Q&A: My Dagenham - Ges Smith, executive headteacher at Jo Richardson and Dagenham Park schools
PUBLISHED: 17:30 06 September 2019
Ges Smith is executive headteacher at Jo Richardson Community School and Dagenham Park School. He gave The Post his view on the borough's young people and how the government could help out educators.
What is your connection to the borough?
I started working as an SEN co-ordinator at Robert Clack School over 20 years ago. I then moved to become deputy head at Jo Richardson Community School in 2002 and took the headship in 2009. I became executive head working with both Dagenham Park School and Jo Richardson in 2018. Dagenham Park is a fantastic school. I've really enjoyed meeting new members of staff and new students and going and working in another school.
What's the best thing about living or working in the borough?
The aspiration our people have. I've seen a significant change in aspirations in the last 20 years, where young people look way beyond the borough and way beyond the country for their future. It's a privilege to work in an area where a majority of young people want so much from their education and personal lives.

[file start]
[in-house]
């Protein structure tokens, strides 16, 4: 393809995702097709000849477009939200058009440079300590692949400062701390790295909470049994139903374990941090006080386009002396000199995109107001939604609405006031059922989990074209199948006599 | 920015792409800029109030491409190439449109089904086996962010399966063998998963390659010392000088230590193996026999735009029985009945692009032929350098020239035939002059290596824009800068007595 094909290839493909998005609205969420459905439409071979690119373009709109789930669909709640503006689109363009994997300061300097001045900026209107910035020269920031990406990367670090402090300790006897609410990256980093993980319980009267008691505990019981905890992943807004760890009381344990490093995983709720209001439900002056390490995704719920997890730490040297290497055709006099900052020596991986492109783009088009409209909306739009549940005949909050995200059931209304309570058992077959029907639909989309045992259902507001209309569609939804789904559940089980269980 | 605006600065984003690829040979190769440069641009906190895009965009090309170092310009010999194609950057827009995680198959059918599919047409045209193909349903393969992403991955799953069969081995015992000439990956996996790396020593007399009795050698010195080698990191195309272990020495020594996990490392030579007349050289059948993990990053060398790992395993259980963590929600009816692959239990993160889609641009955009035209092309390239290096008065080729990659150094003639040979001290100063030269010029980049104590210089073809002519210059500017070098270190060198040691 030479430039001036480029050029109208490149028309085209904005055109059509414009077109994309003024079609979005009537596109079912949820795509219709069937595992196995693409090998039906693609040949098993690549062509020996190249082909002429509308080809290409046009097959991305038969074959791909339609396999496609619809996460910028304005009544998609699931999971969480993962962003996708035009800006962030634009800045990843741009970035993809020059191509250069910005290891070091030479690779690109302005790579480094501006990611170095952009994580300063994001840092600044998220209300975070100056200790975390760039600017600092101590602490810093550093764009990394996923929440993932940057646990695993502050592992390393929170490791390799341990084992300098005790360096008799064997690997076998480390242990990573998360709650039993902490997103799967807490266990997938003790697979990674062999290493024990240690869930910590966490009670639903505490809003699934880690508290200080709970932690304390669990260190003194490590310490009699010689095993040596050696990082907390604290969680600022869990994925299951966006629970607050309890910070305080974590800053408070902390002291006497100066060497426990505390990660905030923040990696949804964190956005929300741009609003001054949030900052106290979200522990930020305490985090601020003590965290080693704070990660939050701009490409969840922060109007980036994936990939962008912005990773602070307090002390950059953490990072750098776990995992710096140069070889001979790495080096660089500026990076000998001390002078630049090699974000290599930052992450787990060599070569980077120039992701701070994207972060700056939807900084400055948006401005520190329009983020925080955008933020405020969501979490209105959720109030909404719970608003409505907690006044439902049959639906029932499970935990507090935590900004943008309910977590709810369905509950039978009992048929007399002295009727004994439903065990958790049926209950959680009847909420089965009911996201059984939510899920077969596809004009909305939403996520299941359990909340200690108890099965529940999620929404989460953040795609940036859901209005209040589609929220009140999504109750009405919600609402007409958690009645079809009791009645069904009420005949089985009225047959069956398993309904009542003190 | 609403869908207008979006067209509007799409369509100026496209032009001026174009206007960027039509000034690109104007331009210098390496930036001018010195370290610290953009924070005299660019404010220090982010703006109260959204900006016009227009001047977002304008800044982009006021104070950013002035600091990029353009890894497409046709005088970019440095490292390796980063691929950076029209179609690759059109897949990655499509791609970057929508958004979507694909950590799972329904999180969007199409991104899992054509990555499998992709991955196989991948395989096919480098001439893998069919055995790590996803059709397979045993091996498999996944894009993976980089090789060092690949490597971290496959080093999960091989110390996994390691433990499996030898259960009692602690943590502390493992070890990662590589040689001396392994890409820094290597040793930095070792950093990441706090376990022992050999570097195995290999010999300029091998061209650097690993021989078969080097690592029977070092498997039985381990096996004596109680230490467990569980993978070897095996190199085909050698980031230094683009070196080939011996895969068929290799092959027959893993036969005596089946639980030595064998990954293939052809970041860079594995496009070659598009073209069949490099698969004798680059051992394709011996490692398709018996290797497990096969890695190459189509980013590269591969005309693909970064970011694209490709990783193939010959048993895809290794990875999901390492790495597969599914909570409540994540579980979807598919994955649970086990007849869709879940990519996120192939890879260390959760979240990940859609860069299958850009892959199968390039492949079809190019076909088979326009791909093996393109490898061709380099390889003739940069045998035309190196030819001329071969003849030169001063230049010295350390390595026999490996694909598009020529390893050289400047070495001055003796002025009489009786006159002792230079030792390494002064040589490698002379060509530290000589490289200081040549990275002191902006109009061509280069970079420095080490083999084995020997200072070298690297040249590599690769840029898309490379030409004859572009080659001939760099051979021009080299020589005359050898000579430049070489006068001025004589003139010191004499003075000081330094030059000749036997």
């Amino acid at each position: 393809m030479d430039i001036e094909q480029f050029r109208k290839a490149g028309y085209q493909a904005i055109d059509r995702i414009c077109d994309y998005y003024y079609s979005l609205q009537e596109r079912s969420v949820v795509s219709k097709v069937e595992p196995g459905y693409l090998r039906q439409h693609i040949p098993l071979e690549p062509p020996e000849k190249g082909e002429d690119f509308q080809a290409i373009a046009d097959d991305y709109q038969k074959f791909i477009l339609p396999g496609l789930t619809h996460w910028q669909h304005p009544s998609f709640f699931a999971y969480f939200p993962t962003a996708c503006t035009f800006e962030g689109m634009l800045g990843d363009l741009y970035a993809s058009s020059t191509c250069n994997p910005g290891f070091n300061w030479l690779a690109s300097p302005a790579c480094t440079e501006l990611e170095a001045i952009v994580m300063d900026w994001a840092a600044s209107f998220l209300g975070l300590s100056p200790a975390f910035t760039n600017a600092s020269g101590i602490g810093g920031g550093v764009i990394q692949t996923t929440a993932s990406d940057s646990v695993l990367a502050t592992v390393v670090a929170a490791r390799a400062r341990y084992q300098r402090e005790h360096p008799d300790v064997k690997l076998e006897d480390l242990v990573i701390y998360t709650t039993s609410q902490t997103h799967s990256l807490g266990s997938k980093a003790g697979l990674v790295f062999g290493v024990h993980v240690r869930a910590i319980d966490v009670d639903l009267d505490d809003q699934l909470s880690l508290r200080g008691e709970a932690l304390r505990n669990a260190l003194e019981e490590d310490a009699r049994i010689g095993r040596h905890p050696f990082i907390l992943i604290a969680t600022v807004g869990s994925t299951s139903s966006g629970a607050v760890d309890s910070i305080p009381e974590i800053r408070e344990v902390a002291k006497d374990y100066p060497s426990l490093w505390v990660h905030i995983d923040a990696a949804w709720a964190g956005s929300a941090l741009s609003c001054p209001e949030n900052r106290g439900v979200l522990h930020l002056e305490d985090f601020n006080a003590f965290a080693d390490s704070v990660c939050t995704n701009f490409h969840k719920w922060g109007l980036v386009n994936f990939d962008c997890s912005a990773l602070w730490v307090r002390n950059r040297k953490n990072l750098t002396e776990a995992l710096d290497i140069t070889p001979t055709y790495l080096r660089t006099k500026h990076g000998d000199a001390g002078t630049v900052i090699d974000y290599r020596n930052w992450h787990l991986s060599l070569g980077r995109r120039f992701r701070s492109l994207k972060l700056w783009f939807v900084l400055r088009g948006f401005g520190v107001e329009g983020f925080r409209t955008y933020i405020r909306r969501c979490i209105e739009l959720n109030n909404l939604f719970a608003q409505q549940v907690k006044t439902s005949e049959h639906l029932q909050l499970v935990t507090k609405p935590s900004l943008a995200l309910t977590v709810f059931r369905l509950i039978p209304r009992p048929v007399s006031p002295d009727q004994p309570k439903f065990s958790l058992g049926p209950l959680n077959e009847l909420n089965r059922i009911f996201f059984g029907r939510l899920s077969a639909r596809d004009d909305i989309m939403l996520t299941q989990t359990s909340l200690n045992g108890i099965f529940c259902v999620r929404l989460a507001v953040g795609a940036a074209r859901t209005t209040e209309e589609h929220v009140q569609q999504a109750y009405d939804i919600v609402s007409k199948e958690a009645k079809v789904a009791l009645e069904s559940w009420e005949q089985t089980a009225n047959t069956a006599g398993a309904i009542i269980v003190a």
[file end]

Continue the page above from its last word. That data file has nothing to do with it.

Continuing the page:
What one thing would you change?
The pace of building has put huge pressures upon individual schools and groups of schools.
There are still times where the pressures of increases in the number of places or reduction in the number of places puts significant challenges on headteachers. I think schools and education need to be involved in planning, and they are, but a lot more information could be given to schools to say, "this is what it's going to look like in three, four or five years time".
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Use three words to describe the area.
Ambitious, developing, aspirational.
Who is the most inspiring person you have ever met?
I meet some incredibly inspiring young people. There's a young man who is at my school who, because of his housing situation, lived right at the end of the Piccadilly line and he would travel for two and a half hours a day. He was never late and never complained. Whatever challenges he was facing in his personal circumstances, it has never affected how he works at Jo Richardson and he is doing really well.
If you were prime minister, what law would you introduce?
I would introduce a law that meant education ministers weren't party political appointments and that strategic planning was done up to 10 years in advance.
It would involve all professional partners and include representatives from across the whole educational spectrum.
What I want to acheive by doing this is give real consistency to the education and planning of the country.
If you were the editor of the Barking and Dagenham Post, what issues would you focus on?
It's a bit of a cliche, but obviously there's a lot of negative press in terms of young people being involved in violence and crime. I would focus on the acheivements of our young people. We know that bad news sells newspapers, but we must never lose sight of the unsung heroes of our school community.